1. Plant resistance to the adverse consequences of low temperature requires the SICKLE gene to maintain fundamental gene expression-associated processes. Low temperatures alter plant growth and development. Understanding genetic mechanisms plants use to deliberately alter their behavior in response to temperature conditions is important for expansion of crop plant growth range and season. Researchers at Albany, California, have identified extensive reconfiguration of gene expression-associated processes under cold temperatures when the SICKLE gene is mutated in the well characterized plant, Arabidopsis thaliana, which is a stand-in for crop plants. Therefore, plants require the SICKLE gene to maintain fundamental gene expression processes under low temperature conditions. The knowledge gained from this study is translatable to grain and specialty crop plants. These findings will inform breeders and scientists working to develop crop lines that can be planted earlier in the year or in regions where low temperatures currently interfere with crop production.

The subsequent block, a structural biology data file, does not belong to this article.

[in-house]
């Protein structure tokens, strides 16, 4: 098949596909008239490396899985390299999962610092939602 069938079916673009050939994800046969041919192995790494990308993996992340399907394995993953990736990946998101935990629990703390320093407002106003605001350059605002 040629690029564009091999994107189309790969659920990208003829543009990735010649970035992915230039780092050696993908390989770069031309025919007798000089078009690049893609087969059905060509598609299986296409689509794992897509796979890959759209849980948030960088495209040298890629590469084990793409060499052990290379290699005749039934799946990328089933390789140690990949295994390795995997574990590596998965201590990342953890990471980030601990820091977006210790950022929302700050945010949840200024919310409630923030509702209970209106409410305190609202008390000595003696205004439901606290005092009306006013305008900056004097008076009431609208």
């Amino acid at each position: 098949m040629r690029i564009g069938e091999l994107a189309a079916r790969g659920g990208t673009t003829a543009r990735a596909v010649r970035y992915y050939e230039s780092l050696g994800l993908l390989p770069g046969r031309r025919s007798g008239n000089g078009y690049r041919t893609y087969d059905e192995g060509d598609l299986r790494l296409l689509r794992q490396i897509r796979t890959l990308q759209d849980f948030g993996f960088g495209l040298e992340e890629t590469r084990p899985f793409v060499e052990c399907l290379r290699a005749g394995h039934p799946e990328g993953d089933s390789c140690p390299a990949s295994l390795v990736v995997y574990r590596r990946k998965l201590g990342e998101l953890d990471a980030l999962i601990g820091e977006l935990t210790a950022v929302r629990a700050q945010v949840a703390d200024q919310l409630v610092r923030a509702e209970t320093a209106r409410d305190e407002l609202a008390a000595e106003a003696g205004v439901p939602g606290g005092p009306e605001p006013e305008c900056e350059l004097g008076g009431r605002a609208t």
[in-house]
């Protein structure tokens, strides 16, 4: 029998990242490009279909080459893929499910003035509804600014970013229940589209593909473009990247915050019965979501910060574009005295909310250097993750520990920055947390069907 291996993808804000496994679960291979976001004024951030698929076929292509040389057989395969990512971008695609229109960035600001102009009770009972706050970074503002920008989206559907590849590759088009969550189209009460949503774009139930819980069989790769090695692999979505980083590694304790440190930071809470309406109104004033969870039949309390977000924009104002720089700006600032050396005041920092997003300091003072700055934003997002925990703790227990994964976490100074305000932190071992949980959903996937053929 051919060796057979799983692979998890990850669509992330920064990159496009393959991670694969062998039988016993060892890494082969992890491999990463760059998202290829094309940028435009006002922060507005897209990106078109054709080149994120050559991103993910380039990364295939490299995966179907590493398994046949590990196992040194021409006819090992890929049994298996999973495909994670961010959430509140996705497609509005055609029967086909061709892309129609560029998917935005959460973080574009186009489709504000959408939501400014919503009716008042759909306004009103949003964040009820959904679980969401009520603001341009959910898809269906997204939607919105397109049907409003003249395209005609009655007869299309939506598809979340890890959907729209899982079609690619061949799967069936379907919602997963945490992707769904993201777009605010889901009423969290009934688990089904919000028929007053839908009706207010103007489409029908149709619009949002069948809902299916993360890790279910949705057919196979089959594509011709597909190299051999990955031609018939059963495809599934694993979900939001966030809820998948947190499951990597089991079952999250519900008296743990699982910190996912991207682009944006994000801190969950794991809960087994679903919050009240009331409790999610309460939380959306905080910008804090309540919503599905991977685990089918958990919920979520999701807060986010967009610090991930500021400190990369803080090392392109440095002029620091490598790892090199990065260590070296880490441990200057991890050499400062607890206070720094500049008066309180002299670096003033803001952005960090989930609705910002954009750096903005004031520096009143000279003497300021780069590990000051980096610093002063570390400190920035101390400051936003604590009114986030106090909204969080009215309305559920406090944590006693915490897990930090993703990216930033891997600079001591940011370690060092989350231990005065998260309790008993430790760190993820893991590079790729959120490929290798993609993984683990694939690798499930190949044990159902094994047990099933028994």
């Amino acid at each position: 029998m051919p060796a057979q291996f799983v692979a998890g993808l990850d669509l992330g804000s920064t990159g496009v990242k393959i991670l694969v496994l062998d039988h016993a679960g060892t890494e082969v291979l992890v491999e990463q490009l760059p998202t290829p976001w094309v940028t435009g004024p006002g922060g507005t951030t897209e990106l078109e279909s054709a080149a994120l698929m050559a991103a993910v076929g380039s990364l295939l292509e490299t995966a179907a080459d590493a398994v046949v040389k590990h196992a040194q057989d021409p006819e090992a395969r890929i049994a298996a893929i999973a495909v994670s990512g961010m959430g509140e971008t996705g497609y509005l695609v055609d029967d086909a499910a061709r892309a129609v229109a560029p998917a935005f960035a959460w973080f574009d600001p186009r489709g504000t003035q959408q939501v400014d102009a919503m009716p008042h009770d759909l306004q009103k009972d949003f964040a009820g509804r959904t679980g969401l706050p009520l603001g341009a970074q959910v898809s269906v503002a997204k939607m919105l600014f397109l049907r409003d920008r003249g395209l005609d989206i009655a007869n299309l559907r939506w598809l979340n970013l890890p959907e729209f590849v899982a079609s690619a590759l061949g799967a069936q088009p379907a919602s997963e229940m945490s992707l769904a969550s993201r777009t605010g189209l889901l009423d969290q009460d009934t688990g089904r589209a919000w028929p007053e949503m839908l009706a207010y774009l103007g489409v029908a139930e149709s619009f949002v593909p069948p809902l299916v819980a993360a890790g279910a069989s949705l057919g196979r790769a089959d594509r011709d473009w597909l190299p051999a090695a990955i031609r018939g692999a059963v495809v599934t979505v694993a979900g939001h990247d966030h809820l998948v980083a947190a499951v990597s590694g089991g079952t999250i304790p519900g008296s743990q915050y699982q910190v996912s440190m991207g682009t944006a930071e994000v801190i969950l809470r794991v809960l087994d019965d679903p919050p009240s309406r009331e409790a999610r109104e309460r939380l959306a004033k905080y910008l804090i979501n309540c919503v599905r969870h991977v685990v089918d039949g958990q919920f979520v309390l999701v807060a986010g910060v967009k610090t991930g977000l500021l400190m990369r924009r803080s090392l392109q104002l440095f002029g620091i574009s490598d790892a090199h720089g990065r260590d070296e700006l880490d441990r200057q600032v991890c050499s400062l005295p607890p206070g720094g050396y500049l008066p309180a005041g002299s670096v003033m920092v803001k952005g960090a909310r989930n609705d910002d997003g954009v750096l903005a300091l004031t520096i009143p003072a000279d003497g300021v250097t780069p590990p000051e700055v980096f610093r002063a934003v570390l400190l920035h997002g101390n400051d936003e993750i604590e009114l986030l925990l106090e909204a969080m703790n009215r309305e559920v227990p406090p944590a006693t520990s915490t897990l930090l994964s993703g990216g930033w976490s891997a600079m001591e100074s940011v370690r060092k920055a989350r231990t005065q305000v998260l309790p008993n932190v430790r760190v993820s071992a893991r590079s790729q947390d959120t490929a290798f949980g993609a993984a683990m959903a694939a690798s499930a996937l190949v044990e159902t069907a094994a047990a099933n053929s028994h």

Basso, M.F., Ferreira, P.G., Kobayashi, A.K., Harmon, F.G., Nepomuceno, A.L., Molinari, H.C., Grossi-de-Sa, M.F. 2019. MicroRNAs and new biotechnological tools for its modulation and improving stress tolerance in plants. Plant Biotechnology Journal. 17(8):1482-1500. https://doi.org/10.1111/pbi.13116.